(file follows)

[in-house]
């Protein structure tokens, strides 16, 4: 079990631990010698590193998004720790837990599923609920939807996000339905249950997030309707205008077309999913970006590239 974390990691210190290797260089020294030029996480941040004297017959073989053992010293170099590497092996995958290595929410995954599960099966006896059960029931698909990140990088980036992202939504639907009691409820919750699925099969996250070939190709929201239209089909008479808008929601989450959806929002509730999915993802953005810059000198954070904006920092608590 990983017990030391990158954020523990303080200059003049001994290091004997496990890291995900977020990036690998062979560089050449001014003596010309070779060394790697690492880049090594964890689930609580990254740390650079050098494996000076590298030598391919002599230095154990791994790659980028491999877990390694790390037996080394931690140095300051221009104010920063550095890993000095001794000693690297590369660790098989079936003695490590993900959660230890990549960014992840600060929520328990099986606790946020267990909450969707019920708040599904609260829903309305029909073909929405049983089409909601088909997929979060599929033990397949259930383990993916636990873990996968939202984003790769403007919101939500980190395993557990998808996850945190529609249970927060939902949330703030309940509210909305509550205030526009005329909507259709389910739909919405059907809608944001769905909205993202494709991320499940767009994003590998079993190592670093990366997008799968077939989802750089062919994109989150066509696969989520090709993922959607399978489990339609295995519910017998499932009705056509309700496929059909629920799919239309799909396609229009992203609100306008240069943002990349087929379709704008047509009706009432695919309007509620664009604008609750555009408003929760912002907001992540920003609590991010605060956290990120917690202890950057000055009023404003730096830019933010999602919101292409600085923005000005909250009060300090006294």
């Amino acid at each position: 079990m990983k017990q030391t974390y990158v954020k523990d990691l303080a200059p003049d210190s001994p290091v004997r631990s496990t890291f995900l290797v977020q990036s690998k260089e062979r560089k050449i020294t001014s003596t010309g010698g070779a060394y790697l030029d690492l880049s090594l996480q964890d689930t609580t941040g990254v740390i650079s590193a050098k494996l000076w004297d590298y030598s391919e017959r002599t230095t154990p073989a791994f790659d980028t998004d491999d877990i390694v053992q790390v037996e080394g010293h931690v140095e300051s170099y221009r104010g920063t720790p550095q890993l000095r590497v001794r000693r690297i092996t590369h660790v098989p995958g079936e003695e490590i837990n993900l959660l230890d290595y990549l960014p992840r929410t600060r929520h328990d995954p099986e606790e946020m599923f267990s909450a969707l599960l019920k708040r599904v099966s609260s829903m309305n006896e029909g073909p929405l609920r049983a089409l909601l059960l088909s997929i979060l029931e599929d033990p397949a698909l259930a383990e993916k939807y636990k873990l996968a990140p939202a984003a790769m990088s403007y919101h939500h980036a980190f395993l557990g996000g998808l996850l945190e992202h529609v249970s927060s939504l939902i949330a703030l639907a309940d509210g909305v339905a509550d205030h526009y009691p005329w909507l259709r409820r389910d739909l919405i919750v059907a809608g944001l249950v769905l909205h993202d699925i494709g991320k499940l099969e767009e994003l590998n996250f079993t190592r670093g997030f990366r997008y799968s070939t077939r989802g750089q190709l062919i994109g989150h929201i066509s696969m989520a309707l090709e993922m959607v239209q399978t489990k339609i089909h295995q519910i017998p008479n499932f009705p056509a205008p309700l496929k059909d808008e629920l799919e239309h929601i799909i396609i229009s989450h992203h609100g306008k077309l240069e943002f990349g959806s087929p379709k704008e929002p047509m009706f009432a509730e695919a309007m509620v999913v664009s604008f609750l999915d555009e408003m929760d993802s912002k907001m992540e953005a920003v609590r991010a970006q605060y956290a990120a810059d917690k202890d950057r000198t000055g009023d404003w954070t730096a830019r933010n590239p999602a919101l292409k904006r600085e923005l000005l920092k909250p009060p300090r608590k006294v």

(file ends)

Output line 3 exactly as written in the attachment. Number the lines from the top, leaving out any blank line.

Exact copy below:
């Amino acid at each position: 079990m990983k017990q030391t974390y990158v954020k523990d990691l303080a200059p003049d210190s001994p290091v004997r631990s496990t890291f995900l290797v977020q990036s690998k260089e062979r560089k050449i020294t001014s003596t010309g010698g070779a060394y790697l030029d690492l880049s090594l996480q964890d689930t609580t941040g990254v740390i650079s590193a050098k494996l000076w004297d590298y030598s391919e017959r002599t230095t154990p073989a791994f790659d980028t998004d491999d877990i390694v053992q790390v037996e080394g010293h931690v140095e300051s170099y221009r104010g920063t720790p550095q890993l000095r590497v001794r000693r690297i092996t590369h660790v098989p995958g079936e003695e490590i837990n993900l959660l230890d290595y990549l960014p992840r929410t600060r929520h328990d995954p099986e606790e946020m599923f267990s909450a969707l599960l019920k708040r599904v099966s609260s829903m309305n006896e029909g073909p929405l609920r049983a089409l909601l059960l088909s997929i979060l029931e599929d033990p397949a698909l259930a383990e993916k939807y636990k873990l996968a990140p939202a984003a790769m990088s403007y919101h939500h980036a980190f395993l557990g996000g998808l996850l945190e992202h529609v249970s927060s939504l939902i949330a703030l639907a309940d509210g909305v339905a509550d205030h526009y009691p005329w909507l259709r409820r389910d739909l919405i919750v059907a809608g944001l249950v769905l909205h993202d699925i494709g991320k499940l099969e767009e994003l590998n996250f079993t190592r670093g997030f990366r997008y799968s070939t077939r989802g750089q190709l062919i994109g989150h929201i066509s696969m989520a309707l090709e993922m959607v239209q399978t489990k339609i089909h295995q519910i017998p008479n499932f009705p056509a205008p309700l496929k059909d808008e629920l799919e239309h929601i799909i396609i229009s989450h992203h609100g306008k077309l240069e943002f990349g959806s087929p379709k704008e929002p047509m009706f009432a509730e695919a309007m509620v999913v664009s604008f609750l999915d555009e408003m929760d993802s912002k907001m992540e953005a920003v609590r991010a970006q605060y956290a990120a810059d917690k202890d950057r000198t000055g009023d404003w954070t730096a830019r933010n590239p999602a919101l292409k904006r600085e923005l000005l920092k909250p009060p300090r608590k006294v």